G.L.Piggy [at] gmail.com
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In America, we’re bipolar on jobs. On the one hand, our public policy is concerned with jobs, jobs, jobs. Presidents and other politicians are weighed based upon how many jobs they can “create”. Amid culture wars and the increasingly-extreme poles of our pols, the economy and jobs becomes the go-to point of contention for the prestige press.
Anyway, America is a hard-working country relative to other nations. And if you listen to the media we’re in a sort of jobs crisis. But when my neighbor, over the weekend, expressed her sympathy at my having to trot off to work – I was in my uniform and she let out an “Aww I’m sorry you gotta go to work” – I thought about what her statement said about how we view work in America.
It was just a one-off exchange. But it does expose something I’ve criticized left-leaning people for (if my neighbor is liberal or not, I don’t know) and it’s something that’s been discussed by Christopher Lasch in the books of his that I’m reading. Leftists and progressives have a strange relationship with work and jobs. On the one hand, they enjoy the idea of jobs. They laud the working man and claim to be his friend. But on the other hand, they despise actual work and the components that are required to sustain a workplace i.e. managers and rules. They abhor the bourgeoisie lifestyle.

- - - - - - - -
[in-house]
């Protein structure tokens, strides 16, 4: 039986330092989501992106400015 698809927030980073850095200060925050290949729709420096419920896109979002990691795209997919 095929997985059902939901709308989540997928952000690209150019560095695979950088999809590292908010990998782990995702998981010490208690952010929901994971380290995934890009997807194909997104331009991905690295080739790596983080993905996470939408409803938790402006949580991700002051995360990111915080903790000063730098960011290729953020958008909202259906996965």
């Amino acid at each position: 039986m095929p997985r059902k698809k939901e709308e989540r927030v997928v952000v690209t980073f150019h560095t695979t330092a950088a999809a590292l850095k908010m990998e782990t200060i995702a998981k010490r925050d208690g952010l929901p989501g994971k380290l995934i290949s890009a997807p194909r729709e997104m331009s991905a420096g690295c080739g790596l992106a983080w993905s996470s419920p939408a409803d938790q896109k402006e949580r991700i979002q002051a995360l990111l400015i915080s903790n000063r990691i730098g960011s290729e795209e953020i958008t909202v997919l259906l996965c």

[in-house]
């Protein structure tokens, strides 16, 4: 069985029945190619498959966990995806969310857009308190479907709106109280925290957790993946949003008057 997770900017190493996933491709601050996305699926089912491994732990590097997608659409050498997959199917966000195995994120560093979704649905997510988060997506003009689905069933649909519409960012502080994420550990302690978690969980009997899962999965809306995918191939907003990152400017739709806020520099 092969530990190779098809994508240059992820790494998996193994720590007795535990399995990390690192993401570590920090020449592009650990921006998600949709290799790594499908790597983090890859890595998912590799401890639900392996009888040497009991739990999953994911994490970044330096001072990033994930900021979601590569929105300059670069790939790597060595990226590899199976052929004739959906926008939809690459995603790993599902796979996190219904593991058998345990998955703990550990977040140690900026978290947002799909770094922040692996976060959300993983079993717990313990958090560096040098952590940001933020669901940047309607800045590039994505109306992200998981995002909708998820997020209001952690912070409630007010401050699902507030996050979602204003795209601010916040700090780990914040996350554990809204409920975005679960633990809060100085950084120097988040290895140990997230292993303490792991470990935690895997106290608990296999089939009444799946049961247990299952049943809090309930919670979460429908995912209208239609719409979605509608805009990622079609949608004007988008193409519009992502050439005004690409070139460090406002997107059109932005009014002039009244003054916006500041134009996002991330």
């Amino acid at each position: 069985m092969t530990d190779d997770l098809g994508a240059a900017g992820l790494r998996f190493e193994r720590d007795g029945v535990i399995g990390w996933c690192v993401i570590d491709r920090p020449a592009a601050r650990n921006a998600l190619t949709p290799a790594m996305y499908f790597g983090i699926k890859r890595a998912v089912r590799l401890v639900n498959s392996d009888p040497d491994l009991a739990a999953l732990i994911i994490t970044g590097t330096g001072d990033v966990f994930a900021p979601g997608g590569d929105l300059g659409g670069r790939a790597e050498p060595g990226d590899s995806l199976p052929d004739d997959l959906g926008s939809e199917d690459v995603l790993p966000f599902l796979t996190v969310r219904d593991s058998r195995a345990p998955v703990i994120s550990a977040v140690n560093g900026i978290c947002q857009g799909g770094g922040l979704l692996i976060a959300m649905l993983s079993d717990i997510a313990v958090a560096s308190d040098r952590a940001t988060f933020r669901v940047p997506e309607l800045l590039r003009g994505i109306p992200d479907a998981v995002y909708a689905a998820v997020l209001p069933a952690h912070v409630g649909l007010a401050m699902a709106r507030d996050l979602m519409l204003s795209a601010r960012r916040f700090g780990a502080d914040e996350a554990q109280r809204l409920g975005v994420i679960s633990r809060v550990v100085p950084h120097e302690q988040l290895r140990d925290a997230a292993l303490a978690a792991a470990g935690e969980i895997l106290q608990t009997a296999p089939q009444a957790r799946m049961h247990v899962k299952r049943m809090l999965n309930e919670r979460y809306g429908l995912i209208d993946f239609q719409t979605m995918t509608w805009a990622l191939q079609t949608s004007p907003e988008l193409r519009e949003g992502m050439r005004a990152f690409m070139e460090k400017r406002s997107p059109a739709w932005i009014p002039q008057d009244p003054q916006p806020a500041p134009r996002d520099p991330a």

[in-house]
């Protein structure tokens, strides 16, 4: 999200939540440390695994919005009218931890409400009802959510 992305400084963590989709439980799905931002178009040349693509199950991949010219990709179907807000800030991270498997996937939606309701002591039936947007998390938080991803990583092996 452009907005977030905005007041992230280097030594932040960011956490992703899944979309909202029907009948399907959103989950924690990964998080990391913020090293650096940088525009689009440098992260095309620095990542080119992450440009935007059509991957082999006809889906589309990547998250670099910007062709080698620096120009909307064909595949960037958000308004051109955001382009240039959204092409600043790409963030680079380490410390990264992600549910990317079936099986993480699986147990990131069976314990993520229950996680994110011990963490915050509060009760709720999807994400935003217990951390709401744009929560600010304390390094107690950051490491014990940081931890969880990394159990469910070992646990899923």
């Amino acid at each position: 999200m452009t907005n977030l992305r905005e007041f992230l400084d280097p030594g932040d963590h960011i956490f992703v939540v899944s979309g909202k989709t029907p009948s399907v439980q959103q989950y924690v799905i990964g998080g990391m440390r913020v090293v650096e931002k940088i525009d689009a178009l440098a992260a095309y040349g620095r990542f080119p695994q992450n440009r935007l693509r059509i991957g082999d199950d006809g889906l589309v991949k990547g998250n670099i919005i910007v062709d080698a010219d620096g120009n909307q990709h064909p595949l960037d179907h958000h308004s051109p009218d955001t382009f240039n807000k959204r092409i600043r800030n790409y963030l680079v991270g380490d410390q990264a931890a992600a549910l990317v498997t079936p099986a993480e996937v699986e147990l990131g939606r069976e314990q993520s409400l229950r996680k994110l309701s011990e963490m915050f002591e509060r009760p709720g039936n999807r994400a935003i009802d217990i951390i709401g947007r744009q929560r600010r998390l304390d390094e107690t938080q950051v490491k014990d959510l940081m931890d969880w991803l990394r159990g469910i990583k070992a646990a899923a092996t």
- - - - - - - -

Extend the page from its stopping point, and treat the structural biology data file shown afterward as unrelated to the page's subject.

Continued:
This could also get back to Charles Murray’s argument in Coming Apart. Did people in 1960 express sympathy for people trotting off to work? How did conversations like that go? Were they the same then as we are today? The fact that people have the privilege, even in these rough economic times, to lament jobfulness tells me that we’re not as bad off as advertised.